trading--Gamble or Serious Job

Discussion in 'Trading' started by roumeo, May 22, 2002.

  1. WECoyote


    I was once asked this question by a young trader and I could not give a good answer. The only response I can give is based on my experience which is as follows;

    1. I started in May00 with 15 other people, I am the only one left of that original group.

    2. Months 1-5 I spent taking exams, making sure I passed on the first try.

    Months 6-18 I lost net $2.5K.

    Months 19-25 I have made $35K/$5k per month

    Is it luck or skill?
    #11     May 23, 2002
  2. WarEagle

    WarEagle Moderator

    I first read this awhile back in a book by Larry Williams. I'm not sure who said it originally, but it made a lot of sense to me. I have used it many times when explaining to non-traders (mainly family members) why I'm not a lunatic.
    #12     May 23, 2002
  3. roumeo


    thanks all.

    From you guys' experience, it is very obvious that the luck covers very small part in the day trading.... some people can survive in this field for one year, he/she definitely is able to control what he/she is doing. later, he will get ver stable cash flow by operating the trading...

    There is not too much luck in day trading: risk management will not let you lose your base capital; and good model and tech plus good personality will let you earn more... that is the field.

    #13     May 23, 2002
  4. PXG


    why do you think long term trading is 50% gamble? If you have a good system, long term trading is the same as short term trading, just in a different time frame. I trade both long term and short term, there is no big difference, I just follow my signals...
    #14     May 23, 2002
  5. This is how Ralph Vince put it in his book" Portfolio
    Management Formulas"

    "The main difference between gambling and speculation is that
    gambling creates risk (and hence is considered morally wrong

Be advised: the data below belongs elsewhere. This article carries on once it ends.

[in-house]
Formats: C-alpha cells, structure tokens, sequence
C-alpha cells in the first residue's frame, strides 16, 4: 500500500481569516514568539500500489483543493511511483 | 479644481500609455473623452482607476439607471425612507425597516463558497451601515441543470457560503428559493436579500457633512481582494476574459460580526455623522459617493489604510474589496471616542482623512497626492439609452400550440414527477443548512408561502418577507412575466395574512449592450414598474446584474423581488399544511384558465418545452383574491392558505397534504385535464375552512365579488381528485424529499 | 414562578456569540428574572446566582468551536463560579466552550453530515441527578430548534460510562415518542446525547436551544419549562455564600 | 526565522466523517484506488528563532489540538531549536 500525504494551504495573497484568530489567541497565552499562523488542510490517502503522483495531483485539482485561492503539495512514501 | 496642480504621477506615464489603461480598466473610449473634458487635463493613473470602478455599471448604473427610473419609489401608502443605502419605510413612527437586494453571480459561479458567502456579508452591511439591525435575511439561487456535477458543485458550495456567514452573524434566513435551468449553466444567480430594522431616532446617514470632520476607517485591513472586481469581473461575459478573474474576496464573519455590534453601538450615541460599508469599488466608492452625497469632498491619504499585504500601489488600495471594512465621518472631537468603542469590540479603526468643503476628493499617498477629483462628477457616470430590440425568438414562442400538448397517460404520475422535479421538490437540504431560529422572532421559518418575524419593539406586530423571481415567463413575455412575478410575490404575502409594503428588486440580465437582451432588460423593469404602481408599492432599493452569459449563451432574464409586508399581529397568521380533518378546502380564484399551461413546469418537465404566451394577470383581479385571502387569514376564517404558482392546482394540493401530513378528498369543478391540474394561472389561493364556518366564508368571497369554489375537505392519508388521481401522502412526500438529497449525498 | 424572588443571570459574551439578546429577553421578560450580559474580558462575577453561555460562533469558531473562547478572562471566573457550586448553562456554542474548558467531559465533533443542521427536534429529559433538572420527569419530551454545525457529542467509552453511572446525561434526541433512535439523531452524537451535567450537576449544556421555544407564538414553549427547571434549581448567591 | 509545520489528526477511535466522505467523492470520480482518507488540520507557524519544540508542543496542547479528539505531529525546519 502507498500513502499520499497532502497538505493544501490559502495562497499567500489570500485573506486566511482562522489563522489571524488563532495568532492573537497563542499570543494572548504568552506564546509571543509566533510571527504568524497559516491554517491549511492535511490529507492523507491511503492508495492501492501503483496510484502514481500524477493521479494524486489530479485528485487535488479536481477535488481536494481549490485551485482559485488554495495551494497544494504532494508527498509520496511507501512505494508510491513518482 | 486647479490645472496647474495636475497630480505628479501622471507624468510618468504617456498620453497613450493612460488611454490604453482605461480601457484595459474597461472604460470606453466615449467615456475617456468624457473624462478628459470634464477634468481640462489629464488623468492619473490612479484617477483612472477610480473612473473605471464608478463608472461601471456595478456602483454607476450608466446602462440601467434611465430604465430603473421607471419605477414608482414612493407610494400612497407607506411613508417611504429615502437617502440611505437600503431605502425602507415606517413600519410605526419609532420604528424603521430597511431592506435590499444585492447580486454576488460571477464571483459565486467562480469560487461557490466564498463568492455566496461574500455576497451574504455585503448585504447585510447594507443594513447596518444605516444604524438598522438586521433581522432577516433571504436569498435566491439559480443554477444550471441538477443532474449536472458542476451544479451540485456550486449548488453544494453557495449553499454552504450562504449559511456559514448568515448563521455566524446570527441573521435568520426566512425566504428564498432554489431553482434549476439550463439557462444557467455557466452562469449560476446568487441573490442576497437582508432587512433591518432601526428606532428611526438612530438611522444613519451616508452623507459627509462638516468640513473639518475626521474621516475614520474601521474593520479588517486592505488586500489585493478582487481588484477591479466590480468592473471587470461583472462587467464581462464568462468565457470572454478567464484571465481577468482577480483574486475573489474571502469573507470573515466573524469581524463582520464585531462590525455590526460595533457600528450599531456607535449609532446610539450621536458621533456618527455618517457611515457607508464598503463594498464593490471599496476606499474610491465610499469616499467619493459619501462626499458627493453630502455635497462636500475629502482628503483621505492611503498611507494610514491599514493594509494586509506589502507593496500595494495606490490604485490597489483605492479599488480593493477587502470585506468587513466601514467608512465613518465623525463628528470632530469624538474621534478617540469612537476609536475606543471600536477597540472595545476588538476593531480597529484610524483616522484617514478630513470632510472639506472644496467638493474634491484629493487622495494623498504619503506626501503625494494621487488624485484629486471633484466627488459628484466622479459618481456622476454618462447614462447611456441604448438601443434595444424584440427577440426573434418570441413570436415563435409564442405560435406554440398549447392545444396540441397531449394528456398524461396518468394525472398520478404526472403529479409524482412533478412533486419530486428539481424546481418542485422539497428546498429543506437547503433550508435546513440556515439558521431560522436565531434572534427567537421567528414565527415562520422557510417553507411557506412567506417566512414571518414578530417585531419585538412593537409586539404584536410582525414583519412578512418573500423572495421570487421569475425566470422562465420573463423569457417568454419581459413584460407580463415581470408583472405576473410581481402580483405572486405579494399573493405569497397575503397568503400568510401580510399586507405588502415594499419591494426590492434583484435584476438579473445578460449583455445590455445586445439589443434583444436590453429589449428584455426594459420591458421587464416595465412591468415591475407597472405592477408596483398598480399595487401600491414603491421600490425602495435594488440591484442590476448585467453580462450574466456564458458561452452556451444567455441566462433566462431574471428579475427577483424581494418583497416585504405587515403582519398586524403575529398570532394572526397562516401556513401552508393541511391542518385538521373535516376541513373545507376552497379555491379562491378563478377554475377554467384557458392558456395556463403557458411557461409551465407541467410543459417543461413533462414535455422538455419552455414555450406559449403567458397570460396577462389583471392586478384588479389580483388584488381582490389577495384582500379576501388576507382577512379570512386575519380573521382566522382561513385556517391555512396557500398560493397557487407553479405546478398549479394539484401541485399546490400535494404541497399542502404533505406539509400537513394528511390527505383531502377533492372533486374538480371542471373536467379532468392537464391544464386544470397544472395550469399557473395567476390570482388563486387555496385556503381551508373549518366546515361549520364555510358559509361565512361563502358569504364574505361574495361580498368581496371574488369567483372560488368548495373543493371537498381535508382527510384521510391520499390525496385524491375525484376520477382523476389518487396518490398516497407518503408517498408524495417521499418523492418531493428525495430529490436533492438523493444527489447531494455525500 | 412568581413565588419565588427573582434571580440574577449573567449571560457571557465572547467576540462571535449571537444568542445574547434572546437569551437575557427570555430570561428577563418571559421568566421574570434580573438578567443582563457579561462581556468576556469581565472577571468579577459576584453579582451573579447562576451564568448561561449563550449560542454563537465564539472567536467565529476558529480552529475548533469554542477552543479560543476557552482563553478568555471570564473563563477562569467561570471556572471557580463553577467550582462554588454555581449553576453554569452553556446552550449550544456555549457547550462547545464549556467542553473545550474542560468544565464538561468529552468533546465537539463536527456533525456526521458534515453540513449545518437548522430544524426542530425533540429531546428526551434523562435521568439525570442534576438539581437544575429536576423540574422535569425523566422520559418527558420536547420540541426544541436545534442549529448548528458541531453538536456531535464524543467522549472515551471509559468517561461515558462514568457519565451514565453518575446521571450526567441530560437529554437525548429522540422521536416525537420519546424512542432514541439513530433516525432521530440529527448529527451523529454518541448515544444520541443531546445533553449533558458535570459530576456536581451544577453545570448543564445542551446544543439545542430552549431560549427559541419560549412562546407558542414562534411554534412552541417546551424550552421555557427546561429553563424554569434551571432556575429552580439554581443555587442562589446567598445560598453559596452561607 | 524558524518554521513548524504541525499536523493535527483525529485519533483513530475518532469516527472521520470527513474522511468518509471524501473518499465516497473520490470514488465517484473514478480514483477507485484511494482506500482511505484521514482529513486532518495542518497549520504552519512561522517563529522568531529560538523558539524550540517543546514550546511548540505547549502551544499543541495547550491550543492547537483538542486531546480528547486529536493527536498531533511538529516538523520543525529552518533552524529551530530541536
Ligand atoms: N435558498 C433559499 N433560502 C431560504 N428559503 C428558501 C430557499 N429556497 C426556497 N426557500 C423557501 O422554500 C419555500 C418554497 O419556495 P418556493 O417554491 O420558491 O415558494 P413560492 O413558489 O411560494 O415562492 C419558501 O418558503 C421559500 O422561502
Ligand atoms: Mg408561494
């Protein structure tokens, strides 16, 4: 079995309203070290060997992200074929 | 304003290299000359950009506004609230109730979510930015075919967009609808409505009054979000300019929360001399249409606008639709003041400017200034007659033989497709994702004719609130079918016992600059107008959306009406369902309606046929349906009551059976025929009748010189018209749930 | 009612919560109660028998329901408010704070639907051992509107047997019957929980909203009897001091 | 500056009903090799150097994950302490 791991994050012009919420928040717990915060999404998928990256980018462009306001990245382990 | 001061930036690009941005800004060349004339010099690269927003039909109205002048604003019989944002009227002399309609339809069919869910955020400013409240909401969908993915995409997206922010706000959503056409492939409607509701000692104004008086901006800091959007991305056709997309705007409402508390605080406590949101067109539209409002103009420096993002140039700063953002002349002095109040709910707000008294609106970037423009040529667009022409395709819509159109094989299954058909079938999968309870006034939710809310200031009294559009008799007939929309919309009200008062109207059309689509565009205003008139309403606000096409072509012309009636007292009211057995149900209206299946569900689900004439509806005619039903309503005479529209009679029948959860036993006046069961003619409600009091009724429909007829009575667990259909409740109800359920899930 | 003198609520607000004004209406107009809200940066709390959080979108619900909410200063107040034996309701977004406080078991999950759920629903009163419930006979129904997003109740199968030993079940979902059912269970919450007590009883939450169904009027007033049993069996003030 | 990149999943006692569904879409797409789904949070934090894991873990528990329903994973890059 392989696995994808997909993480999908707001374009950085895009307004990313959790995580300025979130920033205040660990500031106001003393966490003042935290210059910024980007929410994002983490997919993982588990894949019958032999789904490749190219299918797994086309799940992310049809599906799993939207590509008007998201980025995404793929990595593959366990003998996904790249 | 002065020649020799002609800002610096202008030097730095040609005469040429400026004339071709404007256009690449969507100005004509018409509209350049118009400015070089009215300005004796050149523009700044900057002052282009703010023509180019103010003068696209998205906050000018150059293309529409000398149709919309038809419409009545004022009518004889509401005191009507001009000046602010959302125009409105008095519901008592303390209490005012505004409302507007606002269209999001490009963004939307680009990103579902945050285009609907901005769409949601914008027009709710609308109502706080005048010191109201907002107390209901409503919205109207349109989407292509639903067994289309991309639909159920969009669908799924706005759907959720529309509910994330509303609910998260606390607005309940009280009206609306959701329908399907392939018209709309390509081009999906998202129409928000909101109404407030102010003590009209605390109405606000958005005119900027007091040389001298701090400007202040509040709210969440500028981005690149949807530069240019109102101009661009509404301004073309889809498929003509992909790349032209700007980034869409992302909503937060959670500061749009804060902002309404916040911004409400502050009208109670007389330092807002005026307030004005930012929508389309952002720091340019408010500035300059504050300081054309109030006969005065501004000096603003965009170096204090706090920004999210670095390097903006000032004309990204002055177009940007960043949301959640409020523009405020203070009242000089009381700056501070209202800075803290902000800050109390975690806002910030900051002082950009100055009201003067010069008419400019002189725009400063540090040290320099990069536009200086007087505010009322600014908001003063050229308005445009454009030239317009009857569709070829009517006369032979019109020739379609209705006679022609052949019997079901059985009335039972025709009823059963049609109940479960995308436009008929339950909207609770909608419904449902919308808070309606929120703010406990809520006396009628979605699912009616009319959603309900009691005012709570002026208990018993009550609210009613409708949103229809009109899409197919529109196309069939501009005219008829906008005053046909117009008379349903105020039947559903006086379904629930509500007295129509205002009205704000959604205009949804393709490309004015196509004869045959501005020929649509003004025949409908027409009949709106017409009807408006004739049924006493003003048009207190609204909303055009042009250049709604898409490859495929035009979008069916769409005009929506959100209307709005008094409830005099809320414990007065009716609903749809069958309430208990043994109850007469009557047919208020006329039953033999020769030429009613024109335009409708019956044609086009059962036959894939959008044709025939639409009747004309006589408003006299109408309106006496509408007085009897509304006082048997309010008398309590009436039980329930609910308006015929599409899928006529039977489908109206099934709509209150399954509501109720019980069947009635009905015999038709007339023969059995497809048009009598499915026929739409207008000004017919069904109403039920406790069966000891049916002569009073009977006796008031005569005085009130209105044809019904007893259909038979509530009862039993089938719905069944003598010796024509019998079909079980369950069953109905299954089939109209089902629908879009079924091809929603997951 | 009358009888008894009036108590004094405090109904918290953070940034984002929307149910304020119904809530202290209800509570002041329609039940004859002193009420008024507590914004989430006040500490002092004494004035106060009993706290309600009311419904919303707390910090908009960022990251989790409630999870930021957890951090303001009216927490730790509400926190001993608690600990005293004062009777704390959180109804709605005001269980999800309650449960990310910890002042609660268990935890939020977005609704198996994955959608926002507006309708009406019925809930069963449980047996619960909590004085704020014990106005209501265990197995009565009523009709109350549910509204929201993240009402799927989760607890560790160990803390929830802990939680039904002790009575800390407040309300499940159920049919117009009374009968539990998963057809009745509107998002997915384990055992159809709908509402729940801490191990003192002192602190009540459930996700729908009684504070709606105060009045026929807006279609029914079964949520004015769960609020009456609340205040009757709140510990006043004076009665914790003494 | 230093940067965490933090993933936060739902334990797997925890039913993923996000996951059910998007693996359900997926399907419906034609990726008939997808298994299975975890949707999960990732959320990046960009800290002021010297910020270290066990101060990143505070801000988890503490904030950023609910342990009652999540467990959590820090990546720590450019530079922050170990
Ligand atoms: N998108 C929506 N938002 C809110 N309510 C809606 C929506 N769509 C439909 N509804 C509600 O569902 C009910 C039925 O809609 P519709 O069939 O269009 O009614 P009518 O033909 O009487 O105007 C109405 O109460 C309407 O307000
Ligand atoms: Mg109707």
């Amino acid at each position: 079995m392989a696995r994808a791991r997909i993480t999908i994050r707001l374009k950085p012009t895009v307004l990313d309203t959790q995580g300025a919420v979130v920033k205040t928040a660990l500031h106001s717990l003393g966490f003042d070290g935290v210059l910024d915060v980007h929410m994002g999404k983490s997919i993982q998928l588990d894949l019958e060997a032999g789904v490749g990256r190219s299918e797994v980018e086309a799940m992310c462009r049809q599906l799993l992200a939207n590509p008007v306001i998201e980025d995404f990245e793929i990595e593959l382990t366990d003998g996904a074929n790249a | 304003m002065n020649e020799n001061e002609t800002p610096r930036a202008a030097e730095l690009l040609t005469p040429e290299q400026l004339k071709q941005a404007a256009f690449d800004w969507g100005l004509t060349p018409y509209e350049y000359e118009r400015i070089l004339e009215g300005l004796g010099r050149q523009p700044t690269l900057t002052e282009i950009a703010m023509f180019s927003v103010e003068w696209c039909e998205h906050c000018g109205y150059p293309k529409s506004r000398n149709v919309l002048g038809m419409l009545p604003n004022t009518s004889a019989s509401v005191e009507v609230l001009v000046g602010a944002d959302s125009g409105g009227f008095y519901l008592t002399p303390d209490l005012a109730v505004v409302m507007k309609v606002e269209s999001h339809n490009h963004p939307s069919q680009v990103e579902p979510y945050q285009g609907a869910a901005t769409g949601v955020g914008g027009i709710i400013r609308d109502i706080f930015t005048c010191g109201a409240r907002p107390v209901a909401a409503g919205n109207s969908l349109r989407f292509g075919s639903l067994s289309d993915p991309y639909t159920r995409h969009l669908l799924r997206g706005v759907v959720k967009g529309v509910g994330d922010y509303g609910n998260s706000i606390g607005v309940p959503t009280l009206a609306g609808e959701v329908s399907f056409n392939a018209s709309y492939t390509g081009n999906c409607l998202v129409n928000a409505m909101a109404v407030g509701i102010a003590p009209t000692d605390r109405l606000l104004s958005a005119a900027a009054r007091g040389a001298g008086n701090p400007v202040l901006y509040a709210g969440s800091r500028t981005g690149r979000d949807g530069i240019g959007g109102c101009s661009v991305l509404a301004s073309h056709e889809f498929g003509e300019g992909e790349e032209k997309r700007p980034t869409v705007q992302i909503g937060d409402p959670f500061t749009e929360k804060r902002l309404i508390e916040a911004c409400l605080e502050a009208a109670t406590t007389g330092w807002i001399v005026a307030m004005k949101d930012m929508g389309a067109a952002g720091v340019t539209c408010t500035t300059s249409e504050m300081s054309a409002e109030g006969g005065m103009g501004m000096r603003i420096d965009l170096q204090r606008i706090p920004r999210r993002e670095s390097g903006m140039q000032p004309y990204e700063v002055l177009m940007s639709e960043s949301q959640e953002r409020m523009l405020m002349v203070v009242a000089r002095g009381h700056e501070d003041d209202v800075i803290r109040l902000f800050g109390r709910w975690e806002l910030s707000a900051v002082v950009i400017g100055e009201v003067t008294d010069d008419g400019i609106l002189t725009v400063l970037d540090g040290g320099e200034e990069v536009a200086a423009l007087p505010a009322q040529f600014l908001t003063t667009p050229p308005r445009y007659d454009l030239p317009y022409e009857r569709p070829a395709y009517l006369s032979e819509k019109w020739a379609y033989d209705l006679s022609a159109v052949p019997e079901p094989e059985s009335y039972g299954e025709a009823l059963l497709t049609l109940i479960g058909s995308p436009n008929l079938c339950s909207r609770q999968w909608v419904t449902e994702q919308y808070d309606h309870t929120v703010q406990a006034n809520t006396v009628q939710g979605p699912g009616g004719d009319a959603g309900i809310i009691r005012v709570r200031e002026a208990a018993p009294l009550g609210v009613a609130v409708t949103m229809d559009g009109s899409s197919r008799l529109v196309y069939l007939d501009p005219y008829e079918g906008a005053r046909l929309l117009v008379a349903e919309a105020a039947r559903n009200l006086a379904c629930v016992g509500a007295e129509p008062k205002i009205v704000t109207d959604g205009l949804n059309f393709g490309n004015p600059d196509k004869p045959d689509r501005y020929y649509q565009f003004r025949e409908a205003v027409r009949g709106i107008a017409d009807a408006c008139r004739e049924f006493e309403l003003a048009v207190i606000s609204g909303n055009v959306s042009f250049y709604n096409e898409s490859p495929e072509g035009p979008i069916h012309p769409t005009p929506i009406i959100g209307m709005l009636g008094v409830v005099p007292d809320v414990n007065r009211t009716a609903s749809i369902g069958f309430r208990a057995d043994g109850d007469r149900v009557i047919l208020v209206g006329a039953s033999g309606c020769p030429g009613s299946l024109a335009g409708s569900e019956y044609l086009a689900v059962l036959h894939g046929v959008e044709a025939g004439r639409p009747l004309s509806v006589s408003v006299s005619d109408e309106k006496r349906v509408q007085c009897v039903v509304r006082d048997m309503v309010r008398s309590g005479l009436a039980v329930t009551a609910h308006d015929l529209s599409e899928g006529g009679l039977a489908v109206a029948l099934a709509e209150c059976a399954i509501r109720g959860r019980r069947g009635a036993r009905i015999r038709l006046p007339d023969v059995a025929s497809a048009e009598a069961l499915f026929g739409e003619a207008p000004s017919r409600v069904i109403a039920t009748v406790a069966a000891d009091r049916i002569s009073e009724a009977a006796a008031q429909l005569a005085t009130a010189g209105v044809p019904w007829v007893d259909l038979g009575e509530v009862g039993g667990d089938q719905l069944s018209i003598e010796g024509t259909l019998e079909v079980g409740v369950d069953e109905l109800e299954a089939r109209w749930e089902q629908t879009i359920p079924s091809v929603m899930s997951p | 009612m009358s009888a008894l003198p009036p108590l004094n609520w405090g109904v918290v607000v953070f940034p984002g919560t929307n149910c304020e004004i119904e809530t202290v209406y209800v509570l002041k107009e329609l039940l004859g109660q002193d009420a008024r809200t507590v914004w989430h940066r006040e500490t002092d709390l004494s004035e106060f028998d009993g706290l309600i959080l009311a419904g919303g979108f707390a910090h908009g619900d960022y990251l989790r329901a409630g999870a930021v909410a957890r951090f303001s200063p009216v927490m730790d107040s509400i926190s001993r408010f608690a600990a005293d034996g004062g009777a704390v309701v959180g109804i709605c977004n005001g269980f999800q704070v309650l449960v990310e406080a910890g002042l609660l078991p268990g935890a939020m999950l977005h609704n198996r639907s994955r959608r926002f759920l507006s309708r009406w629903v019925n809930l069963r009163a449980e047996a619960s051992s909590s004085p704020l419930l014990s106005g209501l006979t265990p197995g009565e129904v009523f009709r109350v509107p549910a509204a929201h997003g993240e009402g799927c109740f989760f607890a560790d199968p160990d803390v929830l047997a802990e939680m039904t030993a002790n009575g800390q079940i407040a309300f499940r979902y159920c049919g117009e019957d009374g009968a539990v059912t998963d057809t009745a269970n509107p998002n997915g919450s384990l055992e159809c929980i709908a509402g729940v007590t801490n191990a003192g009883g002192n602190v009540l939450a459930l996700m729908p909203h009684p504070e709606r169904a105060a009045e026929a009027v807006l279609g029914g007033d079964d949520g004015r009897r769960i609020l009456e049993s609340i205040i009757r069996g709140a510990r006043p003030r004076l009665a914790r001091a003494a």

in most societies) whereas speculation is a transference of an
    already existing risk to a speculator."...Ralph Vince
    #15     May 23, 2002
  6. I think there is a big difference.

    example...If you gamble $1000.00 on a football game there is 3 outcomes.....

    1) u win $1000.00
    2) u lose $1000.00 plus vig
    3) or its a push and nothing happens.

    in can enter a trade and have many outcomes, not in the direction the stock goes, but in how much u lose or profit from that trade....u can lose the whole thing or just .20, you can double your money or just take .20 profit.....basically 2 traders can enter the trade at the same price and have different strategy plays a big role.....and by using a sound strategy u can hit 30% of ur trades and still make gambling that is not possible......assuming u use the same amount of money each time......
    #16     May 23, 2002
  7. Turlo


    Trading can be a gamble if you want it to be. The difference is in trading Even if you are right only 50% of the time you can make a good living provided you have an appropriate risk reward ratio. For instance
    If your average loosing trade is 1/8 and your average winner is 1/2 , then even if you are right only 50% of the time you will be profitable. In my opinion risk reward and controlling ones losses is key to making money in this business.

    I have had 1 month in the past 16 that I was net negative. People can call it what they want legalized gambling, speculating, day trading, I call it a fun way to make money.:cool:
    #17     May 23, 2002
  8. I would think that trading is more akin to poker with a house rake(house = broker, with the scalpers paying up the most in this regard), as opposed to casino games like blackjack or roulette. No one who trades really has a pre-fixed edge that lasts, even floor traders who pay near zero commissions cannot be compared to a casino who is mathematically guaranteed gains over time. There are relatively few people who can grind out a living at the poker tables, the money just funnels from the amateurs to the professionals. Same goes for trading, and in both cases psychology counts for as much or more than the mathematical odds -- whereas casino table games have no such component.
    #18     May 23, 2002
  9. Brandonf

    Brandonf ET Sponsor

    For most people when they walk into the casino they do so to gamble. But, every now and then Donald Trump or some other Casino owner walks in, not to gamble but to make sure his operations are in order to make a profit. So, for most people the casino is there for gambling, but for the casino owner it is there in order that he can pull out a relatively consistent income by applying his edge.

    When most people turn on their computers and gear up the level2, I suspect they are like the average person walking into a casino (though they may not know it). But there are exceptions such as the "owner" coming in. In trading the owner is not the owner of the market etc, but he knows he has and edge that he can apply and does so.

    #19     May 23, 2002
  10. trdrmac


    Good thing I did not post the quote as my own, I did not read either the Williams or Vince books so it must be a popular analogy. Outside the trading forum though, it makes me sound smart so don't tell anyone OK. :)
    #20     May 23, 2002